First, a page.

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Thread: switchbacks

  1. #1
    Seek the Joy
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    switchbacks

    I went on a ride sunday on a new trail and it was awesome, however, i encoutered alot of trouble going around switchbacks, i had problems doing several of them slow as heck i have no idea how (or if) people do these things fast, any tips you can give me?

    another thing is, ive noticed that im much better at climbing than decending, is it just practice and confidance?

    any one in southcarolina or georgia owes it to themselves to check out Stevens creek trail, jsut outside Modock SC, its a realy nice turny rolling single track trail with a few stream crossings, and the creek itself is downright gorgeous, i took a nice stroll off the trail down to the creek, big old cypress trees just a realy nice place, check it out.

  2. #2
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    Yeah I've got the same problems. For the switchbacks, I think it's because I don't trust my tires enough to lean way over, so I end up remaining too upright and it forces me to go more slowly. The downhills are just a matter of confidence for me. On rocky downhills, my rear wheel bounces all over the place and it's very disconcerting. Today I did some nice smooth dirt downhills and I had no problems at all.

  3. #3
    ...is my hero! DylanTremblay's Avatar
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    I have the opposite problem here...today I leaned too much on a swichback and washed out skid on my fore arms and stomach for a few feet.

    If there is no berm just try to lean the bike but not yourself...that seems to work for the most part, but then again who am I to be giving advice!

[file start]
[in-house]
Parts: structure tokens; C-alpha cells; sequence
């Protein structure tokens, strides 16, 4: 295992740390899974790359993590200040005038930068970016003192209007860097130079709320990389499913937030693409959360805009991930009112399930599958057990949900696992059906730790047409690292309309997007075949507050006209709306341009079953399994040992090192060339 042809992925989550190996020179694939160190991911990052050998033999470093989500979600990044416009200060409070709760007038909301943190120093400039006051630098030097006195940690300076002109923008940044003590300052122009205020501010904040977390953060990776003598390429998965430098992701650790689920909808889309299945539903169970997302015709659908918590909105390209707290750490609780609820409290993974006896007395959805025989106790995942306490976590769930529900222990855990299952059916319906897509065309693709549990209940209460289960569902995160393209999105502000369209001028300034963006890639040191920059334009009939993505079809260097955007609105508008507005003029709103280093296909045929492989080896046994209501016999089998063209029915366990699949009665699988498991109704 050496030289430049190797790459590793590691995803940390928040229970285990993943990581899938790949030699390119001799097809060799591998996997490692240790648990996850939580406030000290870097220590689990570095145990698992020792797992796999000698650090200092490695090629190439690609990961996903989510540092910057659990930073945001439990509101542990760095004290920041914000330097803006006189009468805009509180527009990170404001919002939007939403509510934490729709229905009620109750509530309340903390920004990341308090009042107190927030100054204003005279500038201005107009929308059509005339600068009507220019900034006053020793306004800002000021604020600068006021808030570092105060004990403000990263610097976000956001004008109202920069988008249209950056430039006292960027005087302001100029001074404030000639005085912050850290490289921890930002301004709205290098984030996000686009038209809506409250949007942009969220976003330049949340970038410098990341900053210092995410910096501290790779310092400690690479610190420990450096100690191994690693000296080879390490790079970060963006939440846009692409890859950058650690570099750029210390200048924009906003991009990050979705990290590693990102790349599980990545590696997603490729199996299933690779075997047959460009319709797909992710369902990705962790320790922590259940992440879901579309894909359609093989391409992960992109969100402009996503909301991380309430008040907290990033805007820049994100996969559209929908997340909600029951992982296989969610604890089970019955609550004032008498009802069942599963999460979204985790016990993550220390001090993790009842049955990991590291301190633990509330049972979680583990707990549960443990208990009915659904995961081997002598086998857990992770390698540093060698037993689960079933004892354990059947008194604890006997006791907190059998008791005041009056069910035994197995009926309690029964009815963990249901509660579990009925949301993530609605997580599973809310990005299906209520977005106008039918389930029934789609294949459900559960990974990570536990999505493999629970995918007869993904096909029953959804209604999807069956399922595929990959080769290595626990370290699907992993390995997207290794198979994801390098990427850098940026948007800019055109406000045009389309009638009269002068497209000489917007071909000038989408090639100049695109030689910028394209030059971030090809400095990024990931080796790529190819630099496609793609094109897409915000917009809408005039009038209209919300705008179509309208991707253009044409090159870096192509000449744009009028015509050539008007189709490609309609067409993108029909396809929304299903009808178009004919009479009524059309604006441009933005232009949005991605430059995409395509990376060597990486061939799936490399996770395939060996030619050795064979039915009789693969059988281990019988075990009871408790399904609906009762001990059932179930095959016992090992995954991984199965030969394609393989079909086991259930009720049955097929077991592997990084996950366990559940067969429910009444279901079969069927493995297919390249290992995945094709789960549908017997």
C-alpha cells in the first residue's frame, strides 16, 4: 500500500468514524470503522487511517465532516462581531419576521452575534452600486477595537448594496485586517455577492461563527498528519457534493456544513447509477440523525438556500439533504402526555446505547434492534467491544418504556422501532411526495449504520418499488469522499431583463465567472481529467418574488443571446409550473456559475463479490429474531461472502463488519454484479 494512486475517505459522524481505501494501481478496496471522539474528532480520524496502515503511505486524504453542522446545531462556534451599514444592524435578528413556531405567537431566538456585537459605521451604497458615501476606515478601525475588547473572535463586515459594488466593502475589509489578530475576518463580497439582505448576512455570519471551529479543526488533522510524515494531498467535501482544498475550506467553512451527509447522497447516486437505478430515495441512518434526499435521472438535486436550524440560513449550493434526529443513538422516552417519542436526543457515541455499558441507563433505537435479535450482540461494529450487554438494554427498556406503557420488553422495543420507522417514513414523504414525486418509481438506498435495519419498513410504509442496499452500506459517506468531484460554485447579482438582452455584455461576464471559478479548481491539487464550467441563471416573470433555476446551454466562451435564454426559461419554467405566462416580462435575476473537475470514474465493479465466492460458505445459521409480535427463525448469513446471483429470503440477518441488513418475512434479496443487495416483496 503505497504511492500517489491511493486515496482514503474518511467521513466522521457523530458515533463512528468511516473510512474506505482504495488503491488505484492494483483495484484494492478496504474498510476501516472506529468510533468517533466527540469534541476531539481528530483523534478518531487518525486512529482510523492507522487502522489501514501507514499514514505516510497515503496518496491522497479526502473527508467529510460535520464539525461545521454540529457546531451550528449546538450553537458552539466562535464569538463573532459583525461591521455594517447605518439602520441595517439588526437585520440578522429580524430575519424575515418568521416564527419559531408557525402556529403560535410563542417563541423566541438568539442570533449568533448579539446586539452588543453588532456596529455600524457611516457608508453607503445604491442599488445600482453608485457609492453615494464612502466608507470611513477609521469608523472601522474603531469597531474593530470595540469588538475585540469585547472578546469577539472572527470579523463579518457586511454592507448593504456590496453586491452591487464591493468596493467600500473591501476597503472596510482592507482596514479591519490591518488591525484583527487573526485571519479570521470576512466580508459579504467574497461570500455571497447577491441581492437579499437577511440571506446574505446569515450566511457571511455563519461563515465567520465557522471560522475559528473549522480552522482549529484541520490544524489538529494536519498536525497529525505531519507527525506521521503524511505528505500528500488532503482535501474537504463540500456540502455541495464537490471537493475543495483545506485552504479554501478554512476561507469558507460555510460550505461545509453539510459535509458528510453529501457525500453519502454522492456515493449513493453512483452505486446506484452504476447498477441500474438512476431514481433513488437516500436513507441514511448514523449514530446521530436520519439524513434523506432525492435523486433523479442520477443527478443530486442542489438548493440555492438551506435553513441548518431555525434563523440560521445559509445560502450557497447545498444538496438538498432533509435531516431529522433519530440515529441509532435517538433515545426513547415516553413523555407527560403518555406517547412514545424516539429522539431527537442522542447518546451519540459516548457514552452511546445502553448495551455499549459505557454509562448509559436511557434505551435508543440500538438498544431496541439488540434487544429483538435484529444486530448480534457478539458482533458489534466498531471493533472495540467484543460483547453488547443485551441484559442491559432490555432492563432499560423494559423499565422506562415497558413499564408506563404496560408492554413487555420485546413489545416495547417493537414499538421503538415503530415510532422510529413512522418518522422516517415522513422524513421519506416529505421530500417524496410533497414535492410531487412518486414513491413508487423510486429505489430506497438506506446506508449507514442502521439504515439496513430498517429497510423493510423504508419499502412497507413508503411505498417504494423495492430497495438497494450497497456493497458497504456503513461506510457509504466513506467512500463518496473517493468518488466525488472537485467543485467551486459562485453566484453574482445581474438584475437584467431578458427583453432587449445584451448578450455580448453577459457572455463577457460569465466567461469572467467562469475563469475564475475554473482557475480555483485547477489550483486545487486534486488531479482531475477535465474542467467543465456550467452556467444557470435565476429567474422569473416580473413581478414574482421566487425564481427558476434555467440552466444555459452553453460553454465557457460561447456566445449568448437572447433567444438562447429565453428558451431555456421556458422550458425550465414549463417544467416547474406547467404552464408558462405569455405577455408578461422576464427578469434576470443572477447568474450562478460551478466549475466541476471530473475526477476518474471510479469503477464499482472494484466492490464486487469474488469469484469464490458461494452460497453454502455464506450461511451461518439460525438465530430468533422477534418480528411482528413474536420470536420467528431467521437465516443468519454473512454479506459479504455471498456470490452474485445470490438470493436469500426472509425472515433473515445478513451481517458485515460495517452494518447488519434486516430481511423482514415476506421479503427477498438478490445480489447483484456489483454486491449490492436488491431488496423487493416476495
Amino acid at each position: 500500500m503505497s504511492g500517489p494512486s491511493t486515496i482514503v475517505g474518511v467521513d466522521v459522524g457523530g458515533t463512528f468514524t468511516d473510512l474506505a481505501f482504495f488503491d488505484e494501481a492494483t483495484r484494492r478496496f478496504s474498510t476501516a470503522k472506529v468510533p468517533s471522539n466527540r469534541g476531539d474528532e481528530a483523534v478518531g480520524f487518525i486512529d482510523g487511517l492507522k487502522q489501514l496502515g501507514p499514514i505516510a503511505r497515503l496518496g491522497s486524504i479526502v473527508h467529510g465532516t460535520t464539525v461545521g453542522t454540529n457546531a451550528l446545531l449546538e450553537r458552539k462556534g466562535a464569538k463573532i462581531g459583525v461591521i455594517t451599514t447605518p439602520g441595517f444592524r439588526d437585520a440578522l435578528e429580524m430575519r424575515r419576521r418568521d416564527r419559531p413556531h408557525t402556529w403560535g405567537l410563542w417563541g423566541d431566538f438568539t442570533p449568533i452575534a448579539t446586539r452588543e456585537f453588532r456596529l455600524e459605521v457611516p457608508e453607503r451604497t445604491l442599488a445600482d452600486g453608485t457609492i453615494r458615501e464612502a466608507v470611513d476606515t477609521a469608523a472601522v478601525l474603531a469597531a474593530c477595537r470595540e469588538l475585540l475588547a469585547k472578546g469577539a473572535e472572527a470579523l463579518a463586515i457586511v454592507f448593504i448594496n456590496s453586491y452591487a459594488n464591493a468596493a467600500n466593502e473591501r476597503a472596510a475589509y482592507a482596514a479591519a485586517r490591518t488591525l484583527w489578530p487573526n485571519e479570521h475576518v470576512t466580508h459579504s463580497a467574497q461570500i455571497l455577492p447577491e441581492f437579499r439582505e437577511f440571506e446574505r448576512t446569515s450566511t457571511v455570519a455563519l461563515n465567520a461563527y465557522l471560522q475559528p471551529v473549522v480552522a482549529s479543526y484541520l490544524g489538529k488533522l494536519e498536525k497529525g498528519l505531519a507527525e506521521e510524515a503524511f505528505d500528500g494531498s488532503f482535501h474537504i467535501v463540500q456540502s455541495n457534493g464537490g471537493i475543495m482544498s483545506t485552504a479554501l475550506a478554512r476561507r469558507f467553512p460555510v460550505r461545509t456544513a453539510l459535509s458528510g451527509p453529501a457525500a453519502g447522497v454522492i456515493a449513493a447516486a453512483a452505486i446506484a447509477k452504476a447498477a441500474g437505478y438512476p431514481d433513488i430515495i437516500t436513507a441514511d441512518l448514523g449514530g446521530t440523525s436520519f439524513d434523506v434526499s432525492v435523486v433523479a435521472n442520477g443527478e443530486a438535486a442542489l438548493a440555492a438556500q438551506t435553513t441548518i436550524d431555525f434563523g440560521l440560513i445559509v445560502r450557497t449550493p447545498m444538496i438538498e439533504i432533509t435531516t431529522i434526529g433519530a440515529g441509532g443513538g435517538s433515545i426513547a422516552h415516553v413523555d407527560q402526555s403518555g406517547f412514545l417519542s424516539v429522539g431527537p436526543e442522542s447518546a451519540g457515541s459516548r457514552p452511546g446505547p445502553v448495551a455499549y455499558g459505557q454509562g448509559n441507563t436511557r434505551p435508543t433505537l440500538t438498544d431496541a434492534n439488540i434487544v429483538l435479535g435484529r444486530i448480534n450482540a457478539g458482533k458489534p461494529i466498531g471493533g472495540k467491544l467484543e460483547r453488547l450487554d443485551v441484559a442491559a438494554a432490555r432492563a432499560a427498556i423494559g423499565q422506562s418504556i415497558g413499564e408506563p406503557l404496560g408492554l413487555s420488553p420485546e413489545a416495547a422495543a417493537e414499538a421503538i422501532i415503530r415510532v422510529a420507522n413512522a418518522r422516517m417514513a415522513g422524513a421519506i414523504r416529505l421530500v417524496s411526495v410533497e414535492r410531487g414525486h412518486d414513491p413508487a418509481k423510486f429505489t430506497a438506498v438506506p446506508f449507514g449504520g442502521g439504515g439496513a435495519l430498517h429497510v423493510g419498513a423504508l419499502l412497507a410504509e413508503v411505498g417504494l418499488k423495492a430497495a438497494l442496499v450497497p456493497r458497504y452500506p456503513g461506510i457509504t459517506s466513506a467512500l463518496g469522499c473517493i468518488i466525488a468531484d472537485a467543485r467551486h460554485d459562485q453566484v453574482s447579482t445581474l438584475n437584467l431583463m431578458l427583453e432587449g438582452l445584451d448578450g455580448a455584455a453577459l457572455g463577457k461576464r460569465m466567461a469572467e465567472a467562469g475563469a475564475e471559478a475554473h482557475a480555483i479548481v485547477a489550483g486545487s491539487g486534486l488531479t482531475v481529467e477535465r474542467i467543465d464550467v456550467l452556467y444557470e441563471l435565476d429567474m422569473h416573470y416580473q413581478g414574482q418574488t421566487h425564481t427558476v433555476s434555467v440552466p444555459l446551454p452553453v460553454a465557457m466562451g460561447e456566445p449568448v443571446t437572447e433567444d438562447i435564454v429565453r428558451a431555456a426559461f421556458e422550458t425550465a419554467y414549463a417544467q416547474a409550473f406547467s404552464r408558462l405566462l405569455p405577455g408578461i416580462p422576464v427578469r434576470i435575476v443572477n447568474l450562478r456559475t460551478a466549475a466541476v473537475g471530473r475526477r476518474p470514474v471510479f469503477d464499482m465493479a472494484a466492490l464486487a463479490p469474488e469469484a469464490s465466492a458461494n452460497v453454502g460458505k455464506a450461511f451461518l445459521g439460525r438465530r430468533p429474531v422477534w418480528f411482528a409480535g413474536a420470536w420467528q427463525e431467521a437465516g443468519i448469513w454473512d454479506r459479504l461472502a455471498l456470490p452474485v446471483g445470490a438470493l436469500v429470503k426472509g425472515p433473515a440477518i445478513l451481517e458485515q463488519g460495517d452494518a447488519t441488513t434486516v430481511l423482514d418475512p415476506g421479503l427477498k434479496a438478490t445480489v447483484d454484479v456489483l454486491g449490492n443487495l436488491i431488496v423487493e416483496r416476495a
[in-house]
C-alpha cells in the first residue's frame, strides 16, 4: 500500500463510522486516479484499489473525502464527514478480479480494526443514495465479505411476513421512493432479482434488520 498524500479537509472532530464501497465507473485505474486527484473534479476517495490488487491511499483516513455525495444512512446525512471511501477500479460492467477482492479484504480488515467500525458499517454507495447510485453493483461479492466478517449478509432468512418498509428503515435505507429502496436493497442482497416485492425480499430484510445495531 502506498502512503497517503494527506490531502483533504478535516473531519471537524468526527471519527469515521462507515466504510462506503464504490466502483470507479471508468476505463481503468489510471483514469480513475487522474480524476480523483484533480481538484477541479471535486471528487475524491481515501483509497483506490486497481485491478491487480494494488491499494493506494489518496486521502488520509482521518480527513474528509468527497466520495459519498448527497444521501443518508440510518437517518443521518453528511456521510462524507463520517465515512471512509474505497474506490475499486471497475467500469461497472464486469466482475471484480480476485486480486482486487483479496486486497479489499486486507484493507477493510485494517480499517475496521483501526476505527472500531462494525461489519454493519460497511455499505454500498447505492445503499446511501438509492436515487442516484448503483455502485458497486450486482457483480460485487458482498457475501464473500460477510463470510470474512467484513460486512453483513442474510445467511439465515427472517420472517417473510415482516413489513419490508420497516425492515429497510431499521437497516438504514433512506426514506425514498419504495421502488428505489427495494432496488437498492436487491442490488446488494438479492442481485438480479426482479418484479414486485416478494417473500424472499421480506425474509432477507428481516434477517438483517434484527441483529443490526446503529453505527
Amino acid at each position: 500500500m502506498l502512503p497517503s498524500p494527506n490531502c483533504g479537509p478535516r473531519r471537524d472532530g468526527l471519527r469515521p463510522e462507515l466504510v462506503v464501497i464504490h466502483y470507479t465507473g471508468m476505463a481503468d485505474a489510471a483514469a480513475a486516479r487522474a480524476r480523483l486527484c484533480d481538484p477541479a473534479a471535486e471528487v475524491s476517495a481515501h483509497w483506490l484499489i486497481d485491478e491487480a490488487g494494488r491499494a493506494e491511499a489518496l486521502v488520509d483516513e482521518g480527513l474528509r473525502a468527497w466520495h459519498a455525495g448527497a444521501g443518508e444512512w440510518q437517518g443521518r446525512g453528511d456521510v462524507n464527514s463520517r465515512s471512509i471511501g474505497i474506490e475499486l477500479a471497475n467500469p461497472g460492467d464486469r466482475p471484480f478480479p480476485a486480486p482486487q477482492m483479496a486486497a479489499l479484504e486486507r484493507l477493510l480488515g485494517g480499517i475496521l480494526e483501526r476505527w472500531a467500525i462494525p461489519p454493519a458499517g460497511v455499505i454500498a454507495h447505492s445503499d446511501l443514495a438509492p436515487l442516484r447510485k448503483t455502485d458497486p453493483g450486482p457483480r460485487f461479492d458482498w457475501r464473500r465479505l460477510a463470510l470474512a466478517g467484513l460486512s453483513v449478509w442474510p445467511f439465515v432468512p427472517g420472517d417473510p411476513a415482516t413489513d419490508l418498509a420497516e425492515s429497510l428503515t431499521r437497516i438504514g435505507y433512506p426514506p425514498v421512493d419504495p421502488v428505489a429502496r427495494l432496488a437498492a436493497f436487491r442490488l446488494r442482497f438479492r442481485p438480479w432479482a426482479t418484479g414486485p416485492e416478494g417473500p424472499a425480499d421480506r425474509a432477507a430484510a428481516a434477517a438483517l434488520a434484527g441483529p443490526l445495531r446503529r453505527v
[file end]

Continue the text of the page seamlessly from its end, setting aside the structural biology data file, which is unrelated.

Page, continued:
4. #4
    one less horse cryptid01's Avatar
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    I presume you're talking about downhill switchbacks. Learn to endo/stoppie and rotate the rear of your bike in the air - easier said than done, I know, but it's the only way to ride some of the tougher ones.

    Descending fast requires more bike handling skills than climbing fast. Practice develops confidence, as does riding with faster people.

  5. #5
    Throw the stick!!!! LowCel's Avatar
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    There are a lot of different types of switchbacks. Most of the ones we have around here are pretty darn steep with rocks, roots and ruts. Not to mention that they are extremely sharp. There really is no way to ride these "fast". Well, that is unless you consider 2 mph faster than 1.7 mph. To ride them the main thing is commitment. After that it's balance and knowing how to get behind your seat to the point that your butt is rubbing the tire at times.
    I may be fat but I'm slow enough to make up for it.

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